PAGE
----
Bornholdt encourages other states that have the potential for offshore renewable energy development-whether it is wind, wave, or current-to conduct their own assessments focusing on their unique environmental, social, and economic issues, and to partner early with MMS and other federal agencies involved in the permitting process.

"From the get-go," she says, "there was a partnership formed between MMS and New Jersey."

Surging Interest

The U.S has experienced a surge in investment in wind power over the past four years, more than tripling its ability to turn wind into electricity, according to the American Wind Energy Association. But construction has been entirely on land.

While eight countries already have wind turbines sitting offshore, U.S. facilities are still in the planning stages. In June, MMS offered its first exploratory leases for offshore wind development to three companies that plan to place turbines off the coasts of New Jersey and Delaware.

The leases allow the companies to build meteorological towers in federal waters to gather data on wind resources, conduct environmental impact studies, and determine the viability of building three wind farms.

Looking Offshore

The reason to look offshore for siting wind farms, says the American Wind Energy Association, is that offshore wind speeds are generally higher and steadier than onshore. Offshore wind farms also can be located closer to large cities and existing transmission lines.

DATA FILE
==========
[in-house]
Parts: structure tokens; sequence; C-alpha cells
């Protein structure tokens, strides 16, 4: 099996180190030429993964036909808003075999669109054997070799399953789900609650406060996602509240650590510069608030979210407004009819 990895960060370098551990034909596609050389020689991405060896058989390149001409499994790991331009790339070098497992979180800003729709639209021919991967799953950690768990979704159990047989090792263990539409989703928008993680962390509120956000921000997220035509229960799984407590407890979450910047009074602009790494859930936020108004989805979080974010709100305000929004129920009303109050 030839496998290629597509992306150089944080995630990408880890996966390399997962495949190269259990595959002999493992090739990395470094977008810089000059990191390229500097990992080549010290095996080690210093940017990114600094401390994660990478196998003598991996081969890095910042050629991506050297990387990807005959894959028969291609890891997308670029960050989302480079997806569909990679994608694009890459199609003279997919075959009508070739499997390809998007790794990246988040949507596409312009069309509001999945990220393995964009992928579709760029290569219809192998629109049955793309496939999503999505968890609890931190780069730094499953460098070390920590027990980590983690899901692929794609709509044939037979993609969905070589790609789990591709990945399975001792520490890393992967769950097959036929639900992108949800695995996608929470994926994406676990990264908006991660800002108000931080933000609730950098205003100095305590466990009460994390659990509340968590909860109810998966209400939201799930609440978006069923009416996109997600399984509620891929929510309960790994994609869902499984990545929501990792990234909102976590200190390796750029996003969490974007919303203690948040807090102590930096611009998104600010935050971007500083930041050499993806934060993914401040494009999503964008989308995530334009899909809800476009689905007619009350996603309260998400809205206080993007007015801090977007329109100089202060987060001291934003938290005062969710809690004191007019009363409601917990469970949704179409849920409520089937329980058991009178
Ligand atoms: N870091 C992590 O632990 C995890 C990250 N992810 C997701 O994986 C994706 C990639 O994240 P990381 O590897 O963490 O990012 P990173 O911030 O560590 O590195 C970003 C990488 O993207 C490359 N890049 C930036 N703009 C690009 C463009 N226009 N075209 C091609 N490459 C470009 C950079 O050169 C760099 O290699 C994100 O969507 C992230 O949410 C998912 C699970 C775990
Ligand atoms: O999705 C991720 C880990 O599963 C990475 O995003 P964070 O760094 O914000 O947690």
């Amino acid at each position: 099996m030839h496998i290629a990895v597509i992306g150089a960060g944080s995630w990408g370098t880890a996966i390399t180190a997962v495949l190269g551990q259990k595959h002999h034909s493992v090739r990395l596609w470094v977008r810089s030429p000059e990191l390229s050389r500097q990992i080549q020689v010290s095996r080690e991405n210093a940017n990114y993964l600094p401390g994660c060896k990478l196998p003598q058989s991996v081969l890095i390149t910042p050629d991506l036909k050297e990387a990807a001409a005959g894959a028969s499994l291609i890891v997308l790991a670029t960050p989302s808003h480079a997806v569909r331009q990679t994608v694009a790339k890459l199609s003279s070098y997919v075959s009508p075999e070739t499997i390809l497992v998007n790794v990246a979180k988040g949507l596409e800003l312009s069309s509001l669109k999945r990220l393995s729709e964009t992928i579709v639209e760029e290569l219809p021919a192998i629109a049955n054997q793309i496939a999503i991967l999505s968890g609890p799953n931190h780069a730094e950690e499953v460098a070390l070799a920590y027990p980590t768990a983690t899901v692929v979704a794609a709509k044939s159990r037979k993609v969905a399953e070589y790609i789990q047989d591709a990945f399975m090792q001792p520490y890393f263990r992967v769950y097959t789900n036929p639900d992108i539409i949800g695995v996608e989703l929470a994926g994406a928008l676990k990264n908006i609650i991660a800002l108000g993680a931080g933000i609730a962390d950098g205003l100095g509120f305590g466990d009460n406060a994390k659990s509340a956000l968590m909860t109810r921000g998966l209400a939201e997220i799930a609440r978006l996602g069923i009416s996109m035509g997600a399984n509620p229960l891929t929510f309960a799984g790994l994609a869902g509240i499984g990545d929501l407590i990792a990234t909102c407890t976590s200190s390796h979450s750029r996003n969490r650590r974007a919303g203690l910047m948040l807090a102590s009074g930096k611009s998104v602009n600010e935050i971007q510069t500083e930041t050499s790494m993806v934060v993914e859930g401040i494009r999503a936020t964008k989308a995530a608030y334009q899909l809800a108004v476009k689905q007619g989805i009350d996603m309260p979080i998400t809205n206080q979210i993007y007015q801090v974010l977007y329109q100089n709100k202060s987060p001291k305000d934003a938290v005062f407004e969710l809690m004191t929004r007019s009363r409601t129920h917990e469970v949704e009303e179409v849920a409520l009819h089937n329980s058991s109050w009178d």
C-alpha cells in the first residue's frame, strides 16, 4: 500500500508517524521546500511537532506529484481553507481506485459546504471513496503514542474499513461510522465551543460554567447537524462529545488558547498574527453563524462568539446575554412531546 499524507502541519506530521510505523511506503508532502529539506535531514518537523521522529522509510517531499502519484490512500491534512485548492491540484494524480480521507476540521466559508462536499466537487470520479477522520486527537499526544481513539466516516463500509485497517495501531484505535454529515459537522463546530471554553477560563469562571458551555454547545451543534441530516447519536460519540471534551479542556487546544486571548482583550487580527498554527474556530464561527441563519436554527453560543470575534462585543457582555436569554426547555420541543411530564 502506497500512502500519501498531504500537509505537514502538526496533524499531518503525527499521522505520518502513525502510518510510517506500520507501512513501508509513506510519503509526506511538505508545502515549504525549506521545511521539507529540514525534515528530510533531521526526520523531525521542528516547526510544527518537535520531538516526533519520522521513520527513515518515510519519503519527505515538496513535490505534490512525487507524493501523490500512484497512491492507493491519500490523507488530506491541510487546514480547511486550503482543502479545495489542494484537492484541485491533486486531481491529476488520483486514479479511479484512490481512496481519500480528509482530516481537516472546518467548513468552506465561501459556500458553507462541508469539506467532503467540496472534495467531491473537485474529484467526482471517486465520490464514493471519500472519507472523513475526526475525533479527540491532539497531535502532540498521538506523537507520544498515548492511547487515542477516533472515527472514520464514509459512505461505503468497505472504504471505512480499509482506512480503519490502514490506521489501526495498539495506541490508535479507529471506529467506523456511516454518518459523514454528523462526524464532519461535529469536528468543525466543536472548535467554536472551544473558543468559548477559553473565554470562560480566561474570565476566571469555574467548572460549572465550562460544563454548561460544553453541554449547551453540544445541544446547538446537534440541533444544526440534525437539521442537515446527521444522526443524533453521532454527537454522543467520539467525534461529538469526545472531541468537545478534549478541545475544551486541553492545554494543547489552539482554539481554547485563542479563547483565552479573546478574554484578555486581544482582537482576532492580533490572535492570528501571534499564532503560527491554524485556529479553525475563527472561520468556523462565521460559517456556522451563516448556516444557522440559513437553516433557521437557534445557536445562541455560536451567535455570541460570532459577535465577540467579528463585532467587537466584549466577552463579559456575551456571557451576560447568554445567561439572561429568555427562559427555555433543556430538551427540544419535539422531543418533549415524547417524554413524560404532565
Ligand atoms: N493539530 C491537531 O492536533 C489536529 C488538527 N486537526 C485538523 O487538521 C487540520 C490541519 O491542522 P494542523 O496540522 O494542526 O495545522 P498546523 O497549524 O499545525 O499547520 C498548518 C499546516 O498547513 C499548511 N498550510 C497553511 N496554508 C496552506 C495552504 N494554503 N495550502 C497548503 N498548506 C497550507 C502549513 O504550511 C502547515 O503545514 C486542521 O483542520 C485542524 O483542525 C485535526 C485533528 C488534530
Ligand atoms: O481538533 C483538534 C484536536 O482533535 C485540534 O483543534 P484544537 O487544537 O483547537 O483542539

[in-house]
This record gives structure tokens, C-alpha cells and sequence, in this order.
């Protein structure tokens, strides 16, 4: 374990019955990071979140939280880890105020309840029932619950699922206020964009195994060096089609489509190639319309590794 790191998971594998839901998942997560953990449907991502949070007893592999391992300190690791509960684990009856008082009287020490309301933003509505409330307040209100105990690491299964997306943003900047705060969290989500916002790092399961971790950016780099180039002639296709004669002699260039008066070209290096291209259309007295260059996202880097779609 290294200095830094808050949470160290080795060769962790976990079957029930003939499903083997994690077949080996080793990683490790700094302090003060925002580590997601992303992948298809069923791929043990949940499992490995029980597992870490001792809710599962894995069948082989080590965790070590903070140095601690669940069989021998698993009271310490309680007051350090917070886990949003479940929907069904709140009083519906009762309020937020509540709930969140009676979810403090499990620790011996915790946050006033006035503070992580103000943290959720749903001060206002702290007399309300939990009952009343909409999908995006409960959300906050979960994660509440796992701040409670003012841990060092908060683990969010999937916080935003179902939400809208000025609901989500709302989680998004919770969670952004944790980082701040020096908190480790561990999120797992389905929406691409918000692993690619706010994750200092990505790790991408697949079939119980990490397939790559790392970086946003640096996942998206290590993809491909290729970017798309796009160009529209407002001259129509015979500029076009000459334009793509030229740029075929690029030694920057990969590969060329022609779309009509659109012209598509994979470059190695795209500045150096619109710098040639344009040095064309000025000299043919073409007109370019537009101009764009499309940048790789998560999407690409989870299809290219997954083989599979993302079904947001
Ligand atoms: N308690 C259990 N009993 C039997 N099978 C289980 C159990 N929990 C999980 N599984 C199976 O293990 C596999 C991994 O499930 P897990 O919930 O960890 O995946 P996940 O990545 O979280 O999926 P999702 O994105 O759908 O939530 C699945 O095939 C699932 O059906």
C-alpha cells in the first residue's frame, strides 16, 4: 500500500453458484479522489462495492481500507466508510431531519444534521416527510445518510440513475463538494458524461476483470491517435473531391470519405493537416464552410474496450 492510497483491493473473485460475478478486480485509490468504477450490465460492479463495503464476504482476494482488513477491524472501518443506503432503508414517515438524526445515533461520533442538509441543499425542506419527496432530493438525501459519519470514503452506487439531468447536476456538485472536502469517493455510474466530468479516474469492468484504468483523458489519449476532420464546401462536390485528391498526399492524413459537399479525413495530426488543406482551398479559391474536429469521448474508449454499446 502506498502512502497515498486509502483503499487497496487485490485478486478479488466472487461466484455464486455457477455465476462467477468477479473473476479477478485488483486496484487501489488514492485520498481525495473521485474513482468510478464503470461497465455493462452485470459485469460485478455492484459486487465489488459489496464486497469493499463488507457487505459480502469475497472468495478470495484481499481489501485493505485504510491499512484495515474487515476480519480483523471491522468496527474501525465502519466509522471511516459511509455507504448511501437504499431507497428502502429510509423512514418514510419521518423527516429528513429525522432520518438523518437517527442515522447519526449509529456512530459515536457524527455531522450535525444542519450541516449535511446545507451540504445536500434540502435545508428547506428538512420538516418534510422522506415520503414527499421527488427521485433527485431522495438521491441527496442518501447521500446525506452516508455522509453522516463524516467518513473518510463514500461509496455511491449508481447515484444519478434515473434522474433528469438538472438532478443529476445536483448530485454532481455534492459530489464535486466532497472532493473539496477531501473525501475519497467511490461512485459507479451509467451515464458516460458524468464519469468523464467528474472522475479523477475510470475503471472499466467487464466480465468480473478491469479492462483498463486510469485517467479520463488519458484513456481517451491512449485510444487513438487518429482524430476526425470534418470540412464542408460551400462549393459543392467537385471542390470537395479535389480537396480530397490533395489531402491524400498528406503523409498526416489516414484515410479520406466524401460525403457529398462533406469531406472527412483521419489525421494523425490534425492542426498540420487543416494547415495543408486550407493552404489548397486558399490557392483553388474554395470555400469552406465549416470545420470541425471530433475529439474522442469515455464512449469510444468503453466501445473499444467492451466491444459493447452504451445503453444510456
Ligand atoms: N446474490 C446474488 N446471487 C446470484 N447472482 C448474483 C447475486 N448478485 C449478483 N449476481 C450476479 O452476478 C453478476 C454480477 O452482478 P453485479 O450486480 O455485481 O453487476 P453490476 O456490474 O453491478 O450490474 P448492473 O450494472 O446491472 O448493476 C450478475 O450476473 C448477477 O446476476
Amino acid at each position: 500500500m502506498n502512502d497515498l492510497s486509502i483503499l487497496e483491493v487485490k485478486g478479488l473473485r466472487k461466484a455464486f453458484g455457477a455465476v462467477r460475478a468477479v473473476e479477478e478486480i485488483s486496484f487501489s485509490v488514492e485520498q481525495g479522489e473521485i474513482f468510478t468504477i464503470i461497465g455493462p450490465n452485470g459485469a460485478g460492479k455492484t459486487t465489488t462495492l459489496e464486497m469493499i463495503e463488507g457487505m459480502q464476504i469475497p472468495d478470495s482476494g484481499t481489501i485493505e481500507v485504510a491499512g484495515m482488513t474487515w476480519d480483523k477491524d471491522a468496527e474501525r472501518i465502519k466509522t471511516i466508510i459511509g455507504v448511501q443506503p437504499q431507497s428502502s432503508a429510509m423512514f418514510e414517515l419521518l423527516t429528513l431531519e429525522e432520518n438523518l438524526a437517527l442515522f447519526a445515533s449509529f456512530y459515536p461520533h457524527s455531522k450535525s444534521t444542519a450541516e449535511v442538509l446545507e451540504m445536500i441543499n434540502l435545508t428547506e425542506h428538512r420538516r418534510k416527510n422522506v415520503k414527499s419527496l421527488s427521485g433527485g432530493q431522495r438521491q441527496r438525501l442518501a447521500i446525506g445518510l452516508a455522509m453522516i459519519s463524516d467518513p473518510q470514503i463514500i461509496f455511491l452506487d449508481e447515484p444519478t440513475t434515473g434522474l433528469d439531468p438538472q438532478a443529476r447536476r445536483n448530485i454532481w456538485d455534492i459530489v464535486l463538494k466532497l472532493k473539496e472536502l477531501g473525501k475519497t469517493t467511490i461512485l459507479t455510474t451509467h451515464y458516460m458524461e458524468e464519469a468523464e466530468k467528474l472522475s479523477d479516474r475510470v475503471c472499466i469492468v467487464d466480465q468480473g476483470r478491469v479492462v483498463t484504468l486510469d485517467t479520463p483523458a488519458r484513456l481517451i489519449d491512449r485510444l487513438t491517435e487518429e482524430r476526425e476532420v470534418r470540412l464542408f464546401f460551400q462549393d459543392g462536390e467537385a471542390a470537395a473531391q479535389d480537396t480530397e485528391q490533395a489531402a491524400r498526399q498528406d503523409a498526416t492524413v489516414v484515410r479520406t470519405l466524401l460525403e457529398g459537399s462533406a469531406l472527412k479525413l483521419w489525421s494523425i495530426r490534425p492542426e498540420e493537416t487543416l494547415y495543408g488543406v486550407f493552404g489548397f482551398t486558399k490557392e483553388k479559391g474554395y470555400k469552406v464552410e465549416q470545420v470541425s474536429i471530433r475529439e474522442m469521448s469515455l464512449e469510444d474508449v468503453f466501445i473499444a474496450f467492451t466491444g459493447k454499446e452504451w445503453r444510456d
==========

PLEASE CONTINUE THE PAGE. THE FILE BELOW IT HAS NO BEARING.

Wind energy also doesn't produce atmospheric emissions that cause ocean acidification or greenhouse gasses that result in climate change.

Some states-particularly in the Northeast-have strong offshore wind resources and very limited opportunities to develop energy facilities on land.

"Some of the best wind resources are offshore in New Jersey," says Buchanan.

Power Potential

New Jersey also has an aggressive mandate to incorporate renewable sources into the state's energy portfolio to help address climate change impacts. The state's goal is to derive 30 percent of its energy from alternative energy-such as wind, solar, and biomass-by 2020.

Output from offshore wind farms could help meet that mandate.

Ruth Ehinger, manager of the New Jersey Coastal Management Office, says the state's goal is to include 1,000 megawatts of offshore wind by 2012, and 3,000 megawatts by 2020.

"We're right out of the starting gate," Bornholdt says, "but I see something generating clean energy in the next five to seven years."

Look Before Leaping

Before embracing offshore wind farm construction, New Jersey wanted to identify and weigh the costs and benefits, and determine if building such facilities would be appropriate off the state's shoreline.

"A big concern was that there isn't that much data the further you go offshore, as far as natural resources," says Ehinger. "It's important to have that information."

In December 2004, the Blue Ribbon Panel on Development of Wind Turbine Facilities in Coastal Waters was appointed to look at both the economic and environmental costs and benefits, and provide policy recommendations.

In its April 2006 final report, the blue ribbon panel found a lack of comprehensive information on potential impacts of offshore wind turbine development. However, it also found that "these facilities show promise as part of New Jersey's long-term energy solution."

Among the panel's recommendations was that a scientific baseline study be conducted.